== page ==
Wanted: a better mood

I write this post whilst struggling to get to sleep. I thought hard about writing this  but I guess a blog is here to talk about what’s going on and how you’re feeling.

Well, at the moment I feel like crap. I feel like I’m just existing, and not living life at all. I’m wandering from one day to the next and just trying to make it through another day.

The hardest part is trying hard to not let Amelia see how I feel because all she wants to do is hang out with me and play, and be happy. It’s not her fault because I’ve felt like this much longer than she’s been around. I knew before she arrived that it’d be harder when she was here because I’d have to fill our time with something other than work.

I’ve lived in my current hometown now for 6 years. I moved to be with my husband, and as such had no-one other than him to move here for. I’ve spent the last six years training and working hard, and using that as the excuse when I realise that, though I have plenty of acquaintances, I haven’t really made any best friends. I could really do with one of those nearby right now.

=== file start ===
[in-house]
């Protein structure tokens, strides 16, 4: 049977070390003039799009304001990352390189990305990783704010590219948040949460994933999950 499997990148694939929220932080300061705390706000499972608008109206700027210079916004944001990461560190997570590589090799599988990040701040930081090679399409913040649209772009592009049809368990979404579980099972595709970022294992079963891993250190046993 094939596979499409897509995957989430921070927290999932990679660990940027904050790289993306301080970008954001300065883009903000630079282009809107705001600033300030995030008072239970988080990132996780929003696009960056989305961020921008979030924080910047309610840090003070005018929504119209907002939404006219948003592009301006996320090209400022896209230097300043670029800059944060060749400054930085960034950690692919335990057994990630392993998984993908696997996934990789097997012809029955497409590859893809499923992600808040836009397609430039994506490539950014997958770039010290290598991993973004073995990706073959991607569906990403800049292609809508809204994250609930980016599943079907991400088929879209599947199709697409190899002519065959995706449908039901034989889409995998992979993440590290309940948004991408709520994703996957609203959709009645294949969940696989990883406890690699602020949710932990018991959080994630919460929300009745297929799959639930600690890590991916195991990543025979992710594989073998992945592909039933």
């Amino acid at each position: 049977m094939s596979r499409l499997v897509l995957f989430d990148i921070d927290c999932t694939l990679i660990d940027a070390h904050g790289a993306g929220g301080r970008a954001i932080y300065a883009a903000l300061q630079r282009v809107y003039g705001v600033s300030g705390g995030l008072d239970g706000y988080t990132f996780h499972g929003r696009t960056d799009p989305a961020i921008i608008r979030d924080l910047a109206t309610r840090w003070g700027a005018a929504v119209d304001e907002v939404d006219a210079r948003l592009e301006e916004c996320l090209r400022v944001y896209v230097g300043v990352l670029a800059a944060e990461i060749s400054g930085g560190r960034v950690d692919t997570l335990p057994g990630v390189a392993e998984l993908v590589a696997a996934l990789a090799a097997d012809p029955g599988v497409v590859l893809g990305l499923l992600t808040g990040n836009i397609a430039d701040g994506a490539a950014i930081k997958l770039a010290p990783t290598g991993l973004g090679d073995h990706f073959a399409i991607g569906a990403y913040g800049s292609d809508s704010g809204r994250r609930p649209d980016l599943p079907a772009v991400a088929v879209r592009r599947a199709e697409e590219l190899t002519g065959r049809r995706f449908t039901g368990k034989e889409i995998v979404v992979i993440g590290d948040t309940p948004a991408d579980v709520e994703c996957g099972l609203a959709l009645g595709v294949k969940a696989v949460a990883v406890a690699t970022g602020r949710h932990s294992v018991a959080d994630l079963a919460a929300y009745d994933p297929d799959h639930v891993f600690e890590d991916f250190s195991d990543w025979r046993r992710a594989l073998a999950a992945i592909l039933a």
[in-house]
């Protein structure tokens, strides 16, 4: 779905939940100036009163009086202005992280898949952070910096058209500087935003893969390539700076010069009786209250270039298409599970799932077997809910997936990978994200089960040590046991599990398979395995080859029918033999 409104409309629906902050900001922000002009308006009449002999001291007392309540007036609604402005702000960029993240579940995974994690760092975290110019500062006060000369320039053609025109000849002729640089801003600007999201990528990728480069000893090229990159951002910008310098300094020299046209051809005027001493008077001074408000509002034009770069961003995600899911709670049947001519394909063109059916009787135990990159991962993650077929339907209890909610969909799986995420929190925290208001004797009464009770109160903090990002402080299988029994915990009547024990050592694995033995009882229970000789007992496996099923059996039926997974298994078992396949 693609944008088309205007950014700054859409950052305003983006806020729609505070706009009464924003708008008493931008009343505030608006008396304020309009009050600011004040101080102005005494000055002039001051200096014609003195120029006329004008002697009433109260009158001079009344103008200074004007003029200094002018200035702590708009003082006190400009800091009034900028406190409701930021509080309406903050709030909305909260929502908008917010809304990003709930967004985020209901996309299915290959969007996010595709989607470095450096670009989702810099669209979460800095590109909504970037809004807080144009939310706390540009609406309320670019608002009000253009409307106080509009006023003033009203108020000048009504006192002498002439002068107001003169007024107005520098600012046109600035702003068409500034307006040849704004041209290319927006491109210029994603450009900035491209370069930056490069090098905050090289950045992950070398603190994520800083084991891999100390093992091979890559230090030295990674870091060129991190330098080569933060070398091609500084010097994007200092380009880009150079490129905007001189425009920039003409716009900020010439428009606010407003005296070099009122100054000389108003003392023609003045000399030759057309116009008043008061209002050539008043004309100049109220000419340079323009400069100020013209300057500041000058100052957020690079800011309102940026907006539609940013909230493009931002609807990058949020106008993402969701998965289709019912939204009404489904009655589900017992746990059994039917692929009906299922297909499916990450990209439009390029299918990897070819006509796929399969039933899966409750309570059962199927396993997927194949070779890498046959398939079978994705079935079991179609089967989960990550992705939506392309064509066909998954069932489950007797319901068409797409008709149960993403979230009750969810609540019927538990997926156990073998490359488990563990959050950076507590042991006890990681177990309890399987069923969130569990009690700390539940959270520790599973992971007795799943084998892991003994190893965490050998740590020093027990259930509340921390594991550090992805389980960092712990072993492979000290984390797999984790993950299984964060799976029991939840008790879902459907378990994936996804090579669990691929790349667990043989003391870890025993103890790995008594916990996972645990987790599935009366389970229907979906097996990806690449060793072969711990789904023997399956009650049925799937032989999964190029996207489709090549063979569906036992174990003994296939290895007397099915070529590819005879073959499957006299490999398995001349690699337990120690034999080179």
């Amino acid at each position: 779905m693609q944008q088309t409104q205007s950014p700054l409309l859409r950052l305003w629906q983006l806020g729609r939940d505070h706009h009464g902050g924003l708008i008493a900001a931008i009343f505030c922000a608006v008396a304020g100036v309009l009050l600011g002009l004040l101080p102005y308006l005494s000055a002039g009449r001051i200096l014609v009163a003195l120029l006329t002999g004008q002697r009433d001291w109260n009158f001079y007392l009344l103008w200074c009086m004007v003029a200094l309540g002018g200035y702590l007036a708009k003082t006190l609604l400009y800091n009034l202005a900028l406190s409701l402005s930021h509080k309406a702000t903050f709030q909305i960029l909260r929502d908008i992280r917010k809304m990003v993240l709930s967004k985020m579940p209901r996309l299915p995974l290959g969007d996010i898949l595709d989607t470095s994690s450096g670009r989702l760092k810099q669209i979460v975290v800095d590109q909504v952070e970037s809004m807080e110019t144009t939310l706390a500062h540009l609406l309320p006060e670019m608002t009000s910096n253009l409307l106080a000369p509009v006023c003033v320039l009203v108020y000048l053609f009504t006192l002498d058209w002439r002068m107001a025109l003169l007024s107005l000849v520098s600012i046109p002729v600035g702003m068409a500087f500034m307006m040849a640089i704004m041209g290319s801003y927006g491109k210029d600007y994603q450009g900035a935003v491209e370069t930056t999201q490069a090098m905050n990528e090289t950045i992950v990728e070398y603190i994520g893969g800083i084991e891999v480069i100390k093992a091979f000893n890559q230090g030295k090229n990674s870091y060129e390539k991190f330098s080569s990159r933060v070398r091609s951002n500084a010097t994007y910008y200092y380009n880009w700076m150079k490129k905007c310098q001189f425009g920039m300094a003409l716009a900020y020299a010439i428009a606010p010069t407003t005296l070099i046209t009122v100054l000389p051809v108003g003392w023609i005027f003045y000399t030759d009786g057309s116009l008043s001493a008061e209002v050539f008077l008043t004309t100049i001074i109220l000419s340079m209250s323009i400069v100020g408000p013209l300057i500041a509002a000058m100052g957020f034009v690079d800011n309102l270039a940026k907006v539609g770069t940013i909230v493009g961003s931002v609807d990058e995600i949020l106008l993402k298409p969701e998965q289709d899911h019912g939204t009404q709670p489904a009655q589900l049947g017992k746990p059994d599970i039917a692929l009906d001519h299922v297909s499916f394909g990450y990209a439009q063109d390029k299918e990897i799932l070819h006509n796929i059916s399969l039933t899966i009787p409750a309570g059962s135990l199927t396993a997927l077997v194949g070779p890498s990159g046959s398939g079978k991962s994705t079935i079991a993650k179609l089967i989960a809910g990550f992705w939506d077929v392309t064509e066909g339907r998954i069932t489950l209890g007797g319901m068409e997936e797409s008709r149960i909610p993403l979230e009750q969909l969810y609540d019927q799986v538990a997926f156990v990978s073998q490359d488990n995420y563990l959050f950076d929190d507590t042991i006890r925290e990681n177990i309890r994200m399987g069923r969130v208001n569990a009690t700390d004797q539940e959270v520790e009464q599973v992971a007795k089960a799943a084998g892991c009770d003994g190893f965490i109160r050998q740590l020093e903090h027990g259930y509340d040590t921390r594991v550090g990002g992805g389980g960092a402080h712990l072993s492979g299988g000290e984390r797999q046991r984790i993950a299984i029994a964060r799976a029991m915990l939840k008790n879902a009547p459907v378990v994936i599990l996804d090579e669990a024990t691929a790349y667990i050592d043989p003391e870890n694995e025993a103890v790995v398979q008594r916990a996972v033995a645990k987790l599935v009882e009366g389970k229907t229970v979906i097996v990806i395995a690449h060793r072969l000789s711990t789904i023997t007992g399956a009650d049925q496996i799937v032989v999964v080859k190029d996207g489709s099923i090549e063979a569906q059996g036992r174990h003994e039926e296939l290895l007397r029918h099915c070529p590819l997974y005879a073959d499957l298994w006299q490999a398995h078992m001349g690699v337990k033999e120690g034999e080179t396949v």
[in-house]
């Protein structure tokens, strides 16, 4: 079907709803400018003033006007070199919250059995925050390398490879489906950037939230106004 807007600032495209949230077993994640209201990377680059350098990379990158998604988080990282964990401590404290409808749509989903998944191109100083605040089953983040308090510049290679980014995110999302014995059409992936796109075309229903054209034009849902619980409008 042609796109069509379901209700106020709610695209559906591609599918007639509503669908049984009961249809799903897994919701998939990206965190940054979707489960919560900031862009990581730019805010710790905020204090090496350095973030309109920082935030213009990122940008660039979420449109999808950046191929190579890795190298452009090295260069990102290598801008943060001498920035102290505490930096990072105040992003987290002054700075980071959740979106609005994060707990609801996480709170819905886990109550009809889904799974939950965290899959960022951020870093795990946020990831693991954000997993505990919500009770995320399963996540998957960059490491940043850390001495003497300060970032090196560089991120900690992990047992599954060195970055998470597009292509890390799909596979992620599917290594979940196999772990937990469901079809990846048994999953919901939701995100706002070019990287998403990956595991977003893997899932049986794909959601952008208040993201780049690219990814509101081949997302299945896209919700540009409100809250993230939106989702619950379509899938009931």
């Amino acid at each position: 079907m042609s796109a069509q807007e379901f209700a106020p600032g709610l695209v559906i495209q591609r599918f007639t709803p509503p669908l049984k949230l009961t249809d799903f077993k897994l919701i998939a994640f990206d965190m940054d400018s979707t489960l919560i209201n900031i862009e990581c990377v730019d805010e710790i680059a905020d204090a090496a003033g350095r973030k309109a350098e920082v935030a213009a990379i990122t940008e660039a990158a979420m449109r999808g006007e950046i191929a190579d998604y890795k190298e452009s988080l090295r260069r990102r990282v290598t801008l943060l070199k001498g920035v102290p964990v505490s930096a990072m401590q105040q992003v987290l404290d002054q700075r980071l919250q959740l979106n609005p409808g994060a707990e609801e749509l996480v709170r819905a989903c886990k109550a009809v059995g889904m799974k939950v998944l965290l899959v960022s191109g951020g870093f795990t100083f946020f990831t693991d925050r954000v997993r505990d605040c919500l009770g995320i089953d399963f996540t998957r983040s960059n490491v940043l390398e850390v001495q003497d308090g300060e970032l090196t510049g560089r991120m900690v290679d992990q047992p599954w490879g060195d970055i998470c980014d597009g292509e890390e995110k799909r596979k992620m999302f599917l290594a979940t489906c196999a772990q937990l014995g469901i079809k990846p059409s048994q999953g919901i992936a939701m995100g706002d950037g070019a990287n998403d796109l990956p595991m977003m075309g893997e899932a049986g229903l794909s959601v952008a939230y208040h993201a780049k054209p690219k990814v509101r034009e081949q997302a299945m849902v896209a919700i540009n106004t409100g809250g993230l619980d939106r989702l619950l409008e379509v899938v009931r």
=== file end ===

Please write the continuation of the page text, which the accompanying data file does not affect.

Perhaps I don’t have the right personality for it but I always suspected it would be really tough being a new mum and trying to find people in similar situations. Rightly or wrongly I didn’t go to any antenatal groups. My reasoning to everyone at the time was that I didn’t need to pay for a course to tell me stuff I could read elsewhere. The truth – I kind of knew that everyone in the group would get on well and that somehow, eventually, I would end up on the sidelines. I didn’t want to feel like that so I didn’t put myself out there at all.

We tried baby groups and I’d have casual chats with other mums but it never went further than that, though I could see friendships evolving around me. I’ve watched friends have their babies, move house and make loads of friends to meet up with. But somehow I’ve just not managed it. I guess it’s something to do with me and my personality.